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The Oratorio Society of Virginia Michael Slon, Music Director

A Few Thoughts on Bernstein’s Chichester Psalms & 100 Years

Leonard Bernstein
Leonard Bernstein

In the fall of 1964, Leonard Bernstein began an unusual year-long sabbatical from his position as music director of the New York Philharmonic. The main goal was to write a new musical on Thornton Wilder’s apocalyptic play The Skin of Our Teeth, with the collaborators of his youth – Adolph Green and Betty Comden (with whom he wrote On the Town and Wonderful Town.) Jerome Robbins, who also collaborated on West Side Story, would direct.

Months into the project, Bernstein later reported in poetic form that the plan was scrapped and the collaborators:

went our several ways,
Still loving friends; but still there was the pain
Of seeing six months of work go down the drain.1

He wrote colleague David Diamond that he was "a composer without a project," but there was still one project on the table. Rev. Walter Hussey, Dean of Chichester Cathedral in Sussex, England had commissioned a piece from Bernstein for the summer music festival jointly held each year by Chichester, Winchester, and Salisbury cathedrals. Never one "to let a good tune languish in a bottom drawer," as biographer Humphrey Burton wrote of him, Bernstein adapted his musical theatre sketches for the seven main themes in Chichester Psalms, fitting the Hebrew texts to pre-existing music. He even incorporated a discarded sketch for a rumble scene from West Side Story (not unlike Handel before him, who borrowed secular music for famous oratorio choruses such as "For unto us a child is born.") The result is one of Bernstein’s most engaging, lively concert works.

Set in three movements, each incorporating two different psalms, Chichester Psalms also stands in a broader context of Bernstein as social and musical commentator, and it is helpful for listeners to have some sense of this. Through a fair amount of his compositional career, he struggled with the "crisis of tonality" that resonated through the world of art music, wondering how his own musical voice related (or didn't) to the question of "whither music" in the 20th century. Moreover, he once stated that the work he had been writing all his life was about "the crisis of our century, a crisis of faith." In his earliest symphonies, and in Symphony no. 3 (Kaddish) – the piece he concluded immediately prior to Chichester Psalms – he addresses both of these questions. And in Mass, the piece he completed following the Psalms to open the Kennedy Center, he would continue to raise and attempt to resolve this perceived crisis of faith. Chichester Psalms offers a bit of détente on both fronts.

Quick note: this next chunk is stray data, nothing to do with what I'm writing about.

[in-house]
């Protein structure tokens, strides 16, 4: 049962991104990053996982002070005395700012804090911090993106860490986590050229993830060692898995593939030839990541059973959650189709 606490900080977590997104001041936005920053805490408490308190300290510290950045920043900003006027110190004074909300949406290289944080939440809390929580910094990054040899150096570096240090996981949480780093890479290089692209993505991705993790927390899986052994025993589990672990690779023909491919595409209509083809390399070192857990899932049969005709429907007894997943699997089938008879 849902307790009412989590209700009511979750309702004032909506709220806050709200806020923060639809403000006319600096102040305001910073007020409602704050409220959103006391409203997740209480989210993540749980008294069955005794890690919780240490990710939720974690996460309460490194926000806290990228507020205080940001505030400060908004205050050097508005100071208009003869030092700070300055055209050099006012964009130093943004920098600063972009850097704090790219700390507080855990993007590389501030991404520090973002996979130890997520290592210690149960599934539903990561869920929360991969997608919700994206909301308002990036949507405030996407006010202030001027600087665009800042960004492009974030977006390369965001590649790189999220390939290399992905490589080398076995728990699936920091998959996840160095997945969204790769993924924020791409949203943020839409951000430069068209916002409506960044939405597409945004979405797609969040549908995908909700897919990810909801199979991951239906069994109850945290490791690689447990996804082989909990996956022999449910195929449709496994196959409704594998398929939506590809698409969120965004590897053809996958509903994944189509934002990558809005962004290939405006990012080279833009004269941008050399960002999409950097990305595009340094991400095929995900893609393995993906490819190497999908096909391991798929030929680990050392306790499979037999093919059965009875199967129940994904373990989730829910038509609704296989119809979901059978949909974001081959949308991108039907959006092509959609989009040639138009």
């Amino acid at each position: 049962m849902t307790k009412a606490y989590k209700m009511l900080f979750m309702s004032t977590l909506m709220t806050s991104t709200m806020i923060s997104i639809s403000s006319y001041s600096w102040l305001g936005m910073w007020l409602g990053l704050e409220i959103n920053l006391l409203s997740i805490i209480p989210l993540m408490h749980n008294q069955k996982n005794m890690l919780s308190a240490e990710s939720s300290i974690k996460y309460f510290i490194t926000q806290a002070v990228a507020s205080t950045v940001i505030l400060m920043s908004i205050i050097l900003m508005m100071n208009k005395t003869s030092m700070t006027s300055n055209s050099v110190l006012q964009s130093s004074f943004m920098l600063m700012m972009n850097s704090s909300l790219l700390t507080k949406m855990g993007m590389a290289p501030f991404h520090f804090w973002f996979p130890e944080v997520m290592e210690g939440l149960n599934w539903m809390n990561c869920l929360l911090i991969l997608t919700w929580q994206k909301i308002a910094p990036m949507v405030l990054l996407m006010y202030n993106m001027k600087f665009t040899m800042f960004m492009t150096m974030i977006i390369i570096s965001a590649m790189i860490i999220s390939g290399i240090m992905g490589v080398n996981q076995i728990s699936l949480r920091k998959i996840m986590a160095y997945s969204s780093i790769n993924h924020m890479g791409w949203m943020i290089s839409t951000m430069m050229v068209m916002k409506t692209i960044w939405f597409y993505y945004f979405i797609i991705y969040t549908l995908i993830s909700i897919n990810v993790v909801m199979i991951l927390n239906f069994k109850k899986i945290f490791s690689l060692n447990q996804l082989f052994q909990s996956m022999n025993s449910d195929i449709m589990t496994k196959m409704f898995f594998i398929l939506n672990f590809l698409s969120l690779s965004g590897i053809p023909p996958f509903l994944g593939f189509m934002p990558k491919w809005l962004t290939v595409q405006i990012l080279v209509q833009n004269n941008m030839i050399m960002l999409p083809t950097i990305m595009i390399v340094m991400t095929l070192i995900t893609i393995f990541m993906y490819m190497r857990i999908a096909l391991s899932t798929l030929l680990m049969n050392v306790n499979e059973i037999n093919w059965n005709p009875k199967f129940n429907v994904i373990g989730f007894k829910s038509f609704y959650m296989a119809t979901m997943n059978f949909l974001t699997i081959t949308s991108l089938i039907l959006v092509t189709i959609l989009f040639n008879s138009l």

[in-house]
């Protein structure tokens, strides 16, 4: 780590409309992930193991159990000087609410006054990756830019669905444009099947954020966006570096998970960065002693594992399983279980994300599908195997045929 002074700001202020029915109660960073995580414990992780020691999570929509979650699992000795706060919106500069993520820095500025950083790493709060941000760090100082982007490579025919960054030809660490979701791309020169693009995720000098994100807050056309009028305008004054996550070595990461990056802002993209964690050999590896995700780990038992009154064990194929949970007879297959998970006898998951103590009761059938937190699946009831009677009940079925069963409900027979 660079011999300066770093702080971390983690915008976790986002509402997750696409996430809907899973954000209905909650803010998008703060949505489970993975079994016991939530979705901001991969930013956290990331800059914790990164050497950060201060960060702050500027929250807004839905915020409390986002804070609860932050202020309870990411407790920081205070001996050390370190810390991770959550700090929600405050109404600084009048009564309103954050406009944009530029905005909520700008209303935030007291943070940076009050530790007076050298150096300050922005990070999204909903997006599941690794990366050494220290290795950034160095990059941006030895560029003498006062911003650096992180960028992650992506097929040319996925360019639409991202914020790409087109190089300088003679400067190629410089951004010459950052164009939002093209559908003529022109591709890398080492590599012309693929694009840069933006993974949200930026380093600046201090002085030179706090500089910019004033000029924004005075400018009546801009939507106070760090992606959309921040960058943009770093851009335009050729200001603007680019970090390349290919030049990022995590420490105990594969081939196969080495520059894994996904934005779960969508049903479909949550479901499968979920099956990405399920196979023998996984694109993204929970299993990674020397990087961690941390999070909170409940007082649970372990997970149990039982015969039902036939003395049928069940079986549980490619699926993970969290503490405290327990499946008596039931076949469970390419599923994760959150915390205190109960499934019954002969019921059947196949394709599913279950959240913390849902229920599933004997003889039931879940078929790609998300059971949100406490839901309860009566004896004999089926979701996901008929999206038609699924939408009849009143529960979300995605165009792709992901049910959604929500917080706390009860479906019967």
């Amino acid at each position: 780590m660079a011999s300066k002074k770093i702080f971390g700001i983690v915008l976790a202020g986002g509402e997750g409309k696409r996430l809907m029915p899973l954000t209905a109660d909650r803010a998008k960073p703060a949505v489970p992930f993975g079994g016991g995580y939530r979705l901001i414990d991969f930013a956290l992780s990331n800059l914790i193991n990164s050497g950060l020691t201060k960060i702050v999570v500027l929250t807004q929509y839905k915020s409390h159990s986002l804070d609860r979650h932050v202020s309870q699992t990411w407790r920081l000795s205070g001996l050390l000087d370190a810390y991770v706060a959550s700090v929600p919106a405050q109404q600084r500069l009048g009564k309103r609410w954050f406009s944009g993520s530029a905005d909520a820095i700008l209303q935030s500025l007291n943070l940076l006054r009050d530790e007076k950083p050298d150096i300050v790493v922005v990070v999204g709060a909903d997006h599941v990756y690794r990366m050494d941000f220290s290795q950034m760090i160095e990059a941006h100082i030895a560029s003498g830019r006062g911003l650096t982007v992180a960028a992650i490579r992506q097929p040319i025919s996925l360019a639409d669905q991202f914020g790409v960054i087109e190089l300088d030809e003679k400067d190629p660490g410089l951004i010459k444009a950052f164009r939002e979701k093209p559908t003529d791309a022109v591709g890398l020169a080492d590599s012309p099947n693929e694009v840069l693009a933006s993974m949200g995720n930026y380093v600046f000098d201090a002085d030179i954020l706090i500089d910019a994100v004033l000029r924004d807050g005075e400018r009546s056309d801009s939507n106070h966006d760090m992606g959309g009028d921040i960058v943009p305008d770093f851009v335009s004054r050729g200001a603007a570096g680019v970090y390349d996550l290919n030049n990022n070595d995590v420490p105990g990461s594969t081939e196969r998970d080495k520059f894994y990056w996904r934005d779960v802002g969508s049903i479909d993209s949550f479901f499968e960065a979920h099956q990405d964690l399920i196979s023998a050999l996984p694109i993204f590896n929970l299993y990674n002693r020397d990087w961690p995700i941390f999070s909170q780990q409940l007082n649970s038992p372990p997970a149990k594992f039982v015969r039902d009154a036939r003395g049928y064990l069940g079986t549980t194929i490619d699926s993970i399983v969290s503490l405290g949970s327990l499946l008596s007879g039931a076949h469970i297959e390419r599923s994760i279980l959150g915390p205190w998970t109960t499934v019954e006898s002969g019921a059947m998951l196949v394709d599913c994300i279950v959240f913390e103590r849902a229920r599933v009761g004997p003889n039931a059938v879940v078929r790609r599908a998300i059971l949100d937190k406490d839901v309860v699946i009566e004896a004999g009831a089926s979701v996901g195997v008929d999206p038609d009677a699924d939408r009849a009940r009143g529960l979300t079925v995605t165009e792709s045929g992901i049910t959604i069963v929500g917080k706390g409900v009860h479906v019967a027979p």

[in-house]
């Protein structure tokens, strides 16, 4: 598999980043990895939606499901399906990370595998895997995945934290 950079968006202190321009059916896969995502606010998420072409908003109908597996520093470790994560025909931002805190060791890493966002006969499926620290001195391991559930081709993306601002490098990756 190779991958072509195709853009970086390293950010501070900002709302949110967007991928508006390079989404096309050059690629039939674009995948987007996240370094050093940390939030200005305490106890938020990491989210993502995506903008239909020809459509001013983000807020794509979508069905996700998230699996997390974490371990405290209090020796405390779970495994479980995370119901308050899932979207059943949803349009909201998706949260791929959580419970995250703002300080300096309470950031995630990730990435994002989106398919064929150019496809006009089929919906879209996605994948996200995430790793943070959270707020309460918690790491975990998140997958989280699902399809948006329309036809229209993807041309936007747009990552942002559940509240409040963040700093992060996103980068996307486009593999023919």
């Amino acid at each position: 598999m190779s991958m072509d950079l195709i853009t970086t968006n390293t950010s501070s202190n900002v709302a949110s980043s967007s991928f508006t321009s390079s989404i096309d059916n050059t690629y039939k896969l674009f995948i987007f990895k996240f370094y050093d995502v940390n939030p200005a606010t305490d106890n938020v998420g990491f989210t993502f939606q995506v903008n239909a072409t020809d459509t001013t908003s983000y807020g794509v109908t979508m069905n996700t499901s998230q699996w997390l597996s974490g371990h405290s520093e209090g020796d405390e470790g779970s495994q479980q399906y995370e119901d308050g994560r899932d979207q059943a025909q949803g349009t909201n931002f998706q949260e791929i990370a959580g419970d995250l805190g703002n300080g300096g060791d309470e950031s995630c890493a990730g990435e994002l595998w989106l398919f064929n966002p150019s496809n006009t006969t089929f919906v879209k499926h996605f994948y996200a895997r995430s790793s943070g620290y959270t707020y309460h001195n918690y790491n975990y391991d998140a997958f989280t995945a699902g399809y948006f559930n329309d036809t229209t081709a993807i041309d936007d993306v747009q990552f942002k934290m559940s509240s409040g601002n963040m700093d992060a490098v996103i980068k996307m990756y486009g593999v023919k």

His daughter Jaime Bernstein said, "I have come to think that Kaddish and Chichester Psalms ought to be considered one work, for the latter piece is really a resolution of the conflicts so passionately articulated in the former." The Psalms represents a détente for Bernstein in the crisis of tonality. He seems at home writing major (or only slightly evaded major) triads, and tunes instead of tone rows. In his poetic sabbatical report, he unabashedly acknowledges this:

These psalms are a simple and modest affair,
Tonal and tuneful and somewhat square,
Certain to sicken a stout John Cager
With its tonics and triads in B-flat major.
But there it stands—the result of my pondering,
Two long months of avant-garde wandering—
My youngest child, old-fashioned and sweet.
And he stands on his own two tonal feet.2

Regarding the crisis of faith, listeners should pay close attention to the middle movement, where the two halves of the choir divide — the women singing Psalm 23 "The Lord is my shepherd... Thou preparest a table before me / In the presence of mine enemies," above the men, who sing Psalm 2 in contrasting music, "Why do the nations rage!". The score says the women are: "blissfully unaware of threat," even as the two psalms present different messages. And while final resolution of this conflict doesn’t occur till the instrumental opening of movement III, through Chichester Psalms — unlike the theological questioning and hand—wringing of the Kaddish Symphony — Bernstein seems to advocate for a simpler, humbler faith in God and His goodness. Several years later, he would return to these questions for an intense deconstruction and re—affirmation of faith in his Mass.

As for Bernstein at 100 (he was born August 25th, 1918), I am reminded of several of Bernstein's own birthday salutes. He had a habit of honoring friends and mentors with birthday essays and pieces — friends including Aaron Copland, Stephen Sondheim, and Serge Koussevitzky. And he also saluted places and institutions, as when he wrote of Tanglewood (the summer home of the Boston Symphony, and one of America's premiere training grounds for young musicians), "Tanglewood fifty – impossible! But great ideas are forever new... The sharing of knowledge, the commitment to one's work, and the belief that in this mad world art and music have a healing presence – all are ideals part of the Tanglewood dream." And these same ideals flowed from Bernstein himself, throughout the artistic world. He believed music, including what we call "classical" or "art" music, was for everyone. It is encouraging to see how his enthusiastic influence continues to flourish, and it is well — as we perform and listen to his music — to revisit and remind ourselves of these ideals he proclaimed and upheld, themselves "forever new."

Happy Birthday Lenny!
Michael Slon (© 2018)


1Leonard Bernstein, “What I Thought . . . And What I Did,” reprinted in Findings, 238.
2Ibid, 240-241.